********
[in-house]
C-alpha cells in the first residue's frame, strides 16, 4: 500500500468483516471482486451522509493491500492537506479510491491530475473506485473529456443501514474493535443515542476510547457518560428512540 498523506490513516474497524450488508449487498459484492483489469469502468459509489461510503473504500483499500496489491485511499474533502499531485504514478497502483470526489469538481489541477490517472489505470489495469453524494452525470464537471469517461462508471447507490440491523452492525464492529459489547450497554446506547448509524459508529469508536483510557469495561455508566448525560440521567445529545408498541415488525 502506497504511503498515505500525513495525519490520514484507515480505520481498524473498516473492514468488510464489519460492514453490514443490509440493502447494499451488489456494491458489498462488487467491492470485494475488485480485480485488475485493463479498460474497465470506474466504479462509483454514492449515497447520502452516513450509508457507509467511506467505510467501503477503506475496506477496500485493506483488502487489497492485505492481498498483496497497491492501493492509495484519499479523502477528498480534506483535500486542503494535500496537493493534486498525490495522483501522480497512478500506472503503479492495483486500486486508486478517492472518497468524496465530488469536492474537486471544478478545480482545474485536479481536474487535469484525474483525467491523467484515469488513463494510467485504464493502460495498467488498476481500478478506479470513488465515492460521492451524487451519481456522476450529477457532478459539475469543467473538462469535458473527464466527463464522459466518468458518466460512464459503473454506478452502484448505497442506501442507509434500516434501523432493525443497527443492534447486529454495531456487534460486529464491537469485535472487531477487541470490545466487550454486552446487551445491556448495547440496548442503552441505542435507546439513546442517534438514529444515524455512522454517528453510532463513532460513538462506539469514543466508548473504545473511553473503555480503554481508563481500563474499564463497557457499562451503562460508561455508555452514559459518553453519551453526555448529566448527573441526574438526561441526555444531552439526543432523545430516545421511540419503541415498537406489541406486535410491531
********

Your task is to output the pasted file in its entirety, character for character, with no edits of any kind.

[in-house]
C-alpha cells in the first residue's frame, strides 16, 4: 500500500468483516471482486451522509493491500492537506479510491491530475473506485473529456443501514474493535443515542476510547457518560428512540 498523506490513516474497524450488508449487498459484492483489469469502468459509489461510503473504500483499500496489491485511499474533502499531485504514478497502483470526489469538481489541477490517472489505470489495469453524494452525470464537471469517461462508471447507490440491523452492525464492529459489547450497554446506547448509524459508529469508536483510557469495561455508566448525560440521567445529545408498541415488525 502506497504511503498515505500525513495525519490520514484507515480505520481498524473498516473492514468488510464489519460492514453490514443490509440493502447494499451488489456494491458489498462488487467491492470485494475488485480485480485488475485493463479498460474497465470506474466504479462509483454514492449515497447520502452516513450509508457507509467511506467505510467501503477503506475496506477496500485493506483488502487489497492485505492481498498483496497497491492501493492509495484519499479523502477528498480534506483535500486542503494535500496537493493534486498525490495522483501522480497512478500506472503503479492495483486500486486508486478517492472518497468524496465530488469536492474537486471544478478545480482545474485536479481536474487535469484525474483525467491523467484515469488513463494510467485504464493502460495498467488498476481500478478506479470513488465515492460521492451524487451519481456522476450529477457532478459539475469543467473538462469535458473527464466527463464522459466518468458518466460512464459503473454506478452502484448505497442506501442507509434500516434501523432493525443497527443492534447486529454495531456487534460486529464491537469485535472487531477487541470490545466487550454486552446487551445491556448495547440496548442503552441505542435507546439513546442517534438514529444515524455512522454517528453510532463513532460513538462506539469514543466508548473504545473511553473503555480503554481508563481500563474499564463497557457499562451503562460508561455508555452514559459518553453519551453526555448529566448527573441526574438526561441526555444531552439526543432523545430516545421511540419503541415498537406489541406486535410491531